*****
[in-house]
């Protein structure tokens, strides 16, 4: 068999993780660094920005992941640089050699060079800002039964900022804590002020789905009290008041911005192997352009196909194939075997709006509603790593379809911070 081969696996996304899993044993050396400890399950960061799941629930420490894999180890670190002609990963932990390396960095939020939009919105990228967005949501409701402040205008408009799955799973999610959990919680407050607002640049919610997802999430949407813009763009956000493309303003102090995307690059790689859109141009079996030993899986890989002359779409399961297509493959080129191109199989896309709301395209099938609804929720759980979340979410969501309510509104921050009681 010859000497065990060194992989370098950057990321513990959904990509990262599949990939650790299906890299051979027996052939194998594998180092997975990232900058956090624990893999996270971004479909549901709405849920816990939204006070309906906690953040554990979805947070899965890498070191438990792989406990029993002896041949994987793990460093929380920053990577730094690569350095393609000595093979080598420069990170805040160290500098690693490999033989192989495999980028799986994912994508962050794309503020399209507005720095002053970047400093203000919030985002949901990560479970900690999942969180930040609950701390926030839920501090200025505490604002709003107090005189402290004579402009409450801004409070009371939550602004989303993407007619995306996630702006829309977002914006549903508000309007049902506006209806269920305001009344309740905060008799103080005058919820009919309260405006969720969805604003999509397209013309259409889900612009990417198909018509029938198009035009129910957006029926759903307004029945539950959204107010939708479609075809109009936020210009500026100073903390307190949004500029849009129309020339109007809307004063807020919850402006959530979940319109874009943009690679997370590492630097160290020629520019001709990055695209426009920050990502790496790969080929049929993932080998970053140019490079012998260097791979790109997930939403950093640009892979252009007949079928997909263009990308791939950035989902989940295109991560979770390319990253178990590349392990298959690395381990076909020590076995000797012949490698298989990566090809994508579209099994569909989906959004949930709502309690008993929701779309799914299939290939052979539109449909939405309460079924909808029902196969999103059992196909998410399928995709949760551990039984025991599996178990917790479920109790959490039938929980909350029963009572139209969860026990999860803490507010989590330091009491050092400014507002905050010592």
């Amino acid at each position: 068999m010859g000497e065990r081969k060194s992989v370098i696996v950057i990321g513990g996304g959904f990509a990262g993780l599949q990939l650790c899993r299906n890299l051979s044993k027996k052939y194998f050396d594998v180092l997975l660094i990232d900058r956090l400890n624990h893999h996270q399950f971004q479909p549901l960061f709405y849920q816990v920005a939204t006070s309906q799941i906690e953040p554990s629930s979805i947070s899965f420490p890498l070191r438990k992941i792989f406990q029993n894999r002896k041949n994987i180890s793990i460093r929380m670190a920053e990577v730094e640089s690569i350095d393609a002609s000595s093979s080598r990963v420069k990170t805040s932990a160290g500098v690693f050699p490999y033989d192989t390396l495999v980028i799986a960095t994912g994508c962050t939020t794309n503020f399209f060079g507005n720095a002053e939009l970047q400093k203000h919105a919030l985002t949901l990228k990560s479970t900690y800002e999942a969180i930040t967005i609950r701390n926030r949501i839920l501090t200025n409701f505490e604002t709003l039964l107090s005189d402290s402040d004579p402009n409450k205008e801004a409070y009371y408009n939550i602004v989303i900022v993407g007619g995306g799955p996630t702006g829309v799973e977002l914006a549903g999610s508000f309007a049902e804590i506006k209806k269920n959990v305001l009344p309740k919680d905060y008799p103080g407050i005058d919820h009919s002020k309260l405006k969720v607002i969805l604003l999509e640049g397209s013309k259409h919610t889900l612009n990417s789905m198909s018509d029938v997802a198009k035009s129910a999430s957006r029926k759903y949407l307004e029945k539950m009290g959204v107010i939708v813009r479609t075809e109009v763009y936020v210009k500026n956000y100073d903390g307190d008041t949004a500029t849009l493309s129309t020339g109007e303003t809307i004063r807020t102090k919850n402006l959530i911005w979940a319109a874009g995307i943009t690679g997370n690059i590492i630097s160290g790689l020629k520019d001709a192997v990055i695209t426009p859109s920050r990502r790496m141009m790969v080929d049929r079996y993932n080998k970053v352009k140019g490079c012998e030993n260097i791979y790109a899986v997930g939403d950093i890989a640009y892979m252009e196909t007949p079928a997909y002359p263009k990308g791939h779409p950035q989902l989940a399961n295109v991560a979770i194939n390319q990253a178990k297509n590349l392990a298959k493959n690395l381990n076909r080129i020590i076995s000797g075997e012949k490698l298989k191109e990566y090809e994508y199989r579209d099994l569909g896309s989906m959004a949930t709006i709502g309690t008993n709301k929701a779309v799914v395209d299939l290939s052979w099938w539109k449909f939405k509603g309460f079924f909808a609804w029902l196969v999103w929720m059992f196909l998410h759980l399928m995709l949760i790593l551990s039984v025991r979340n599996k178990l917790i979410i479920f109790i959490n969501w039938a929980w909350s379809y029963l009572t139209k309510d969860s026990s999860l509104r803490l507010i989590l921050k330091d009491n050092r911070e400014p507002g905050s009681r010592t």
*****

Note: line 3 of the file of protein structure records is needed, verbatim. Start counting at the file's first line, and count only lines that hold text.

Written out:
């Amino acid at each position: 068999m010859g000497e065990r081969k060194s992989v370098i696996v950057i990321g513990g996304g959904f990509a990262g993780l599949q990939l650790c899993r299906n890299l051979s044993k027996k052939y194998f050396d594998v180092l997975l660094i990232d900058r956090l400890n624990h893999h996270q399950f971004q479909p549901l960061f709405y849920q816990v920005a939204t006070s309906q799941i906690e953040p554990s629930s979805i947070s899965f420490p890498l070191r438990k992941i792989f406990q029993n894999r002896k041949n994987i180890s793990i460093r929380m670190a920053e990577v730094e640089s690569i350095d393609a002609s000595s093979s080598r990963v420069k990170t805040s932990a160290g500098v690693f050699p490999y033989d192989t390396l495999v980028i799986a960095t994912g994508c962050t939020t794309n503020f399209f060079g507005n720095a002053e939009l970047q400093k203000h919105a919030l985002t949901l990228k990560s479970t900690y800002e999942a969180i930040t967005i609950r701390n926030r949501i839920l501090t200025n409701f505490e604002t709003l039964l107090s005189d402290s402040d004579p402009n409450k205008e801004a409070y009371y408009n939550i602004v989303i900022v993407g007619g995306g799955p996630t702006g829309v799973e977002l914006a549903g999610s508000f309007a049902e804590i506006k209806k269920n959990v305001l009344p309740k919680d905060y008799p103080g407050i005058d919820h009919s002020k309260l405006k969720v607002i969805l604003l999509e640049g397209s013309k259409h919610t889900l612009n990417s789905m198909s018509d029938v997802a198009k035009s129910a999430s957006r029926k759903y949407l307004e029945k539950m009290g959204v107010i939708v813009r479609t075809e109009v763009y936020v210009k500026n956000y100073d903390g307190d008041t949004a500029t849009l493309s129309t020339g109007e303003t809307i004063r807020t102090k919850n402006l959530i911005w979940a319109a874009g995307i943009t690679g997370n690059i590492i630097s160290g790689l020629k520019d001709a192997v990055i695209t426009p859109s920050r990502r790496m141009m790969v080929d049929r079996y993932n080998k970053v352009k140019g490079c012998e030993n260097i791979y790109a899986v997930g939403d950093i890989a640009y892979m252009e196909t007949p079928a997909y002359p263009k990308g791939h779409p950035q989902l989940a399961n295109v991560a979770i194939n390319q990253a178990k297509n590349l392990a298959k493959n690395l381990n076909r080129i020590i076995s000797g075997e012949k490698l298989k191109e990566y090809e994508y199989r579209d099994l569909g896309s989906m959004a949930t709006i709502g309690t008993n709301k929701a779309v799914v395209d299939l290939s052979w099938w539109k449909f939405k509603g309460f079924f909808a609804w029902l196969v999103w929720m059992f196909l998410h759980l399928m995709l949760i790593l551990s039984v025991r979340n599996k178990l917790i979410i479920f109790i959490n969501w039938a929980w909350s379809y029963l009572t139209k309510d969860s026990s999860l509104r803490l507010i989590l921050k330091d009491n050092r911070e400014p507002g905050s009681r010592t």